This is a work in progress.

Peer-to-Peer network node(s) need(s) to be robust enough to protect from DDoS attacks, malformed packets, brute-force attacks, and any unwanted or unauthorized access.

Network should have triggers that allow for back-off time periods or lock-out. You can incorporate the use of  https://suricata-ids.org/ and https://www.snort.org/ ideas into detection.  IDS/IPS/IMS.

Tests should run some sort of vulnerability assessment scanning method on host especially on exposed network sockets. Vulnerability assessment scanning tools like http://www.openvas.org/https://www.metasploit.com/, Nessus or https://www.kali.org/ have a good use case.

Custom security scripts for RChain could easily be written.

Load generator that can crank up traffic through RChain components and functions should be written. This could test network as well as component thresholds for functionality. You always want to find breaking points in something when it is not in production and then set mitigation controls.

The sooner you stop information in the OSI model (https://en.wikipedia.org/wiki/OSI_model) from a "bad actor" the better. It would be could to "lock-out" bad actors at network layer. You could use firewall on system to do this. Something to be considered.


Just testing the network through put of node.

Tools like iperf https://sourceforge.net/projects/iperf/ can test pure network throughput at different sized packets. We could use this or incorporate our own to test pure flow and reliability of network packets. You don't want dirty communications and dropped packets to be part of the store.

There are java implementations of this tool. https://github.com/ashishvshenoy/iperf-java


There is a lot of load testing software out there. Here are some examples. I think these are all on Kali Linux. Probably a whole lot more.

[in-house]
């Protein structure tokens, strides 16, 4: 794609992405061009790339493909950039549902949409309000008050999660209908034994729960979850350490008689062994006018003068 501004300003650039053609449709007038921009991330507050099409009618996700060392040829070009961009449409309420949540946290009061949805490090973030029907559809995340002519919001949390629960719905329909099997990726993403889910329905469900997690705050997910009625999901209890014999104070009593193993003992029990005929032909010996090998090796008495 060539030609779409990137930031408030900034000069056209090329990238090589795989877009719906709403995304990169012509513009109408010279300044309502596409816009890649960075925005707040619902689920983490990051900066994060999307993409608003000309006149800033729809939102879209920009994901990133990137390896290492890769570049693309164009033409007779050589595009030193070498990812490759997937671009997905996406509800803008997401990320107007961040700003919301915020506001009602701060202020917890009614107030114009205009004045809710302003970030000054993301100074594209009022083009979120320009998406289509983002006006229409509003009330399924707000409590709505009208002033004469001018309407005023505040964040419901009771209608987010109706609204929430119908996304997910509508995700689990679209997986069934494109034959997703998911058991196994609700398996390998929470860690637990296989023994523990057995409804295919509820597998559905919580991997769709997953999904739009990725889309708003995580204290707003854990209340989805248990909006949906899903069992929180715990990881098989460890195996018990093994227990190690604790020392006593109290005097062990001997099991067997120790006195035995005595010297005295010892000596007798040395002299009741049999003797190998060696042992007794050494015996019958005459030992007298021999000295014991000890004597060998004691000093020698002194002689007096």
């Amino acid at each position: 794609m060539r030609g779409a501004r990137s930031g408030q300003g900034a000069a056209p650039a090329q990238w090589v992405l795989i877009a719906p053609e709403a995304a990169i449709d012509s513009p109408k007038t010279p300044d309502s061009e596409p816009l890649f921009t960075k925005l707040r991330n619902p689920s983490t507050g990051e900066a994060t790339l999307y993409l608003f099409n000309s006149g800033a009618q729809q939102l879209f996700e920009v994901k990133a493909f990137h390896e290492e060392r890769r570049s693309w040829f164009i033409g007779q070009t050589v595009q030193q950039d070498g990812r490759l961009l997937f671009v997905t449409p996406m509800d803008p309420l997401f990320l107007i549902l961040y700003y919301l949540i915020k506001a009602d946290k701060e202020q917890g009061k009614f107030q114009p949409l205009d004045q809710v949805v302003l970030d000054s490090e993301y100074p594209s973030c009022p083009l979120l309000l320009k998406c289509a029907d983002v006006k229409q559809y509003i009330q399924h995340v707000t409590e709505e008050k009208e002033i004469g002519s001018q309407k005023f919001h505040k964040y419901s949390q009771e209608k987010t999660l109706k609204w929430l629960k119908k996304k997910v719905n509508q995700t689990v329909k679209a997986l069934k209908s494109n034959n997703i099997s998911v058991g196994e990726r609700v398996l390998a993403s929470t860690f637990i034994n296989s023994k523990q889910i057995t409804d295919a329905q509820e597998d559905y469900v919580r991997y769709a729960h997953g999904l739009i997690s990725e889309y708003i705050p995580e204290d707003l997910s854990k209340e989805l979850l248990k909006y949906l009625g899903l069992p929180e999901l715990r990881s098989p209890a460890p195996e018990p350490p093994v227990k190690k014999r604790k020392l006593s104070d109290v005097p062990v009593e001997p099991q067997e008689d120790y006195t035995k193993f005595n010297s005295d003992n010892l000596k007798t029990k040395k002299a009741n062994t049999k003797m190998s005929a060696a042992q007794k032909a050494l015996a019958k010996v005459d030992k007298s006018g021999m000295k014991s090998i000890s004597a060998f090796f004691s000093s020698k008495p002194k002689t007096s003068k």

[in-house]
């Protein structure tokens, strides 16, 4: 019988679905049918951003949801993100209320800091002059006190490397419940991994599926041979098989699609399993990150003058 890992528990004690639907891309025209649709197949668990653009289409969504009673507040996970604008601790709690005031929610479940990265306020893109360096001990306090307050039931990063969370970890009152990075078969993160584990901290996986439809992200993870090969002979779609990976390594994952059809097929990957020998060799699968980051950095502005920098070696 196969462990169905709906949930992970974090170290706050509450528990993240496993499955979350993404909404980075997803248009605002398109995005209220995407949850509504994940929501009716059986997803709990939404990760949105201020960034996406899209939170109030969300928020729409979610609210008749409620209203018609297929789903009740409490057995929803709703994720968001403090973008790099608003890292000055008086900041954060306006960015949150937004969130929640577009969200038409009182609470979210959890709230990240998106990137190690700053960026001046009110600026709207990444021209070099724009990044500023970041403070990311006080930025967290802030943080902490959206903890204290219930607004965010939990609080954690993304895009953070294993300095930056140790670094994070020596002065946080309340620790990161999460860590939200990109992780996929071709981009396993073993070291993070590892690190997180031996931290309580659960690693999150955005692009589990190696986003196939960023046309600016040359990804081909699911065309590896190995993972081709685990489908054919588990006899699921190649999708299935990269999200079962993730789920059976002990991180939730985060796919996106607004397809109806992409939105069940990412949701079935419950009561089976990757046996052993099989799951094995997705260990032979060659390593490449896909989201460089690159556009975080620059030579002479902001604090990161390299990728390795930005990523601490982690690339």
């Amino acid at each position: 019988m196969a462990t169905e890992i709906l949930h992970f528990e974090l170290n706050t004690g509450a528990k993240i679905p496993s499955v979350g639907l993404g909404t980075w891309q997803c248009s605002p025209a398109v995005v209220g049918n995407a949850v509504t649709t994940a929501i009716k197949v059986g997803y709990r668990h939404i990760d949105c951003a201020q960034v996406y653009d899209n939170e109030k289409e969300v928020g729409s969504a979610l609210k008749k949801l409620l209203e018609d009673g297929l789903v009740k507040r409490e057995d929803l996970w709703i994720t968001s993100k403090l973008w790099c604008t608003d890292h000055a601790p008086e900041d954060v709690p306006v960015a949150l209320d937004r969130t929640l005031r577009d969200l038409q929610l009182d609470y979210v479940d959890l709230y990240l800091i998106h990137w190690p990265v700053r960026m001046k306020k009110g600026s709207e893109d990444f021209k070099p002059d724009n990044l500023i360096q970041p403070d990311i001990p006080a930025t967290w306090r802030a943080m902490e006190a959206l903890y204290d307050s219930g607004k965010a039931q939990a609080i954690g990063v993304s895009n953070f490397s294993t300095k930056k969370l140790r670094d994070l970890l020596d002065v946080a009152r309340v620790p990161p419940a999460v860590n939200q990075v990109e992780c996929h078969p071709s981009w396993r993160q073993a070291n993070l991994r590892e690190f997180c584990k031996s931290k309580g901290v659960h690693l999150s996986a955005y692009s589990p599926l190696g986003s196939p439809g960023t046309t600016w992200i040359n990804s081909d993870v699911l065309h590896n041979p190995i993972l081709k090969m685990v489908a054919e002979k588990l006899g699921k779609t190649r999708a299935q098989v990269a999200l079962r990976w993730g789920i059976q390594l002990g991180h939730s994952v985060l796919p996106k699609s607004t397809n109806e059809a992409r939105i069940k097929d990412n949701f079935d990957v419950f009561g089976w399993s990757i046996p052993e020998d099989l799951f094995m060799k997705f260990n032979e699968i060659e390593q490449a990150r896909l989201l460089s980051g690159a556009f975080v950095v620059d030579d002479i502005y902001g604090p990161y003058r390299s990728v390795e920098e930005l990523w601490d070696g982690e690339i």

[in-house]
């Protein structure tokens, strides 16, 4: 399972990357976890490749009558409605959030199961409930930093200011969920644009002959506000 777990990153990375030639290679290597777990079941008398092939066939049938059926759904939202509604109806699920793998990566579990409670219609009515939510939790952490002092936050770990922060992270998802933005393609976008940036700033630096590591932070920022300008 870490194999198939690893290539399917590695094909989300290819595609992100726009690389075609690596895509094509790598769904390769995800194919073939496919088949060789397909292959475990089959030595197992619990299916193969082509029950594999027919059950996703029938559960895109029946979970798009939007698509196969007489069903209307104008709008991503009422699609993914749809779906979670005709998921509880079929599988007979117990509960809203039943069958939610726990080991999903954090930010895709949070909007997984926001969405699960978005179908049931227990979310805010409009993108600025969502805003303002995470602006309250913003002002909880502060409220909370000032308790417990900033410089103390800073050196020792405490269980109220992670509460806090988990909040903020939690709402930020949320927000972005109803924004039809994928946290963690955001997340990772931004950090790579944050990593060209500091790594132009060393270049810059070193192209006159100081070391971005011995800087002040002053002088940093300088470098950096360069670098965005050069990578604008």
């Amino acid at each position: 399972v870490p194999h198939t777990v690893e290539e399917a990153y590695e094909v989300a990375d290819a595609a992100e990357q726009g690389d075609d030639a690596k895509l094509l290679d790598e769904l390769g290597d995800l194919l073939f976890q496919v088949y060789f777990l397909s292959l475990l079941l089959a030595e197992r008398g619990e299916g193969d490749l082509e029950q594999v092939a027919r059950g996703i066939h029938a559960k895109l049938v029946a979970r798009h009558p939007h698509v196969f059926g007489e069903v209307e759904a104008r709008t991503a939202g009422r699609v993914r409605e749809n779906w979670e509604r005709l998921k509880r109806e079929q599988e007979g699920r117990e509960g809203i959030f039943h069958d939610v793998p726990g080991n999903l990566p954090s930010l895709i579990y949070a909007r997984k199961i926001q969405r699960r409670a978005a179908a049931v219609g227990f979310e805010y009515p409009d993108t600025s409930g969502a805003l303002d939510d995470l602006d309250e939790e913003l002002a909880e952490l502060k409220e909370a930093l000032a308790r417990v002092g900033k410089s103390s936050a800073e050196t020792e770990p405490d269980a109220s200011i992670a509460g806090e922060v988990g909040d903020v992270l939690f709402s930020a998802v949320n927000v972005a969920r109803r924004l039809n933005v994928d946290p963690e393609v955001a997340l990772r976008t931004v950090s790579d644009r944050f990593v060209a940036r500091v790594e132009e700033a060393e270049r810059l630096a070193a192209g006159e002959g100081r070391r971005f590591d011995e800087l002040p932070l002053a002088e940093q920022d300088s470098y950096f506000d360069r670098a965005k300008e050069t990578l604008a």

https://github.com/httperf/httperf

https://software.microfocus.com/en-us/products/loadrunner-load-testing/overview

It's probably easier to use write your own load generators using BASH, curl and nmap.


More on Packet Crafting

Write your own code or use ...

You can use python scampy http://www.secdev.org/projects/scapy/ for packet mangling or crafting.

Netcat is nice as well. This has been used for ages by hackers.

http://help.ubidots.com/developer-guides/sending-tcpudp-packets-using-netcat

Looks like socat is an option. Looks very netcat like

https://discourse.criticalengineering.org/t/howto-crafting-arbitrary-network-packets-with-socat/51


Notes from conversation with Mike on 4/2

  • Hardening happens on a variety of levels
    • Setting up firewalls or hardware in front of the main node (defense)
    • Packet inspection: intrusion mitigation
      • If people are sending malformed packets, then we need to know and deflect
      • Reject packets that are not signed by the key
      • Either build your packets correctly or get slashed
    • Load balancing on the valid traffic
  • Tools for hardening
    • Generating valid protocol buffers to through at the Casper implementation
  • Fuzzing 
    • Way of generating valid or invalid protobufs at random to see how the software reacts
    • Can be done when the node and firewall is ready


External service blockin

Firewalls on each node

Ports that are open will validate packages with correct signature. Even if it's signed and well-formed, we need a way to through at Casper to prove that it's not malformed.



In April

  • RChain get IP range for bootstrap nodes
  • Decision on where to test - Cost risk to hammer AWS with node testing
    • Either buy time on Amazon
    • Or buy some hardware, upfront cost of hardware 
  • Choose a fuzzer tool
    • Look at planned protobufs to choose a tool
    • Pawel may have insight
  • Have conversation with Pawel and Nash to determine broader testing
  • When do we need horizontal scaling on the node?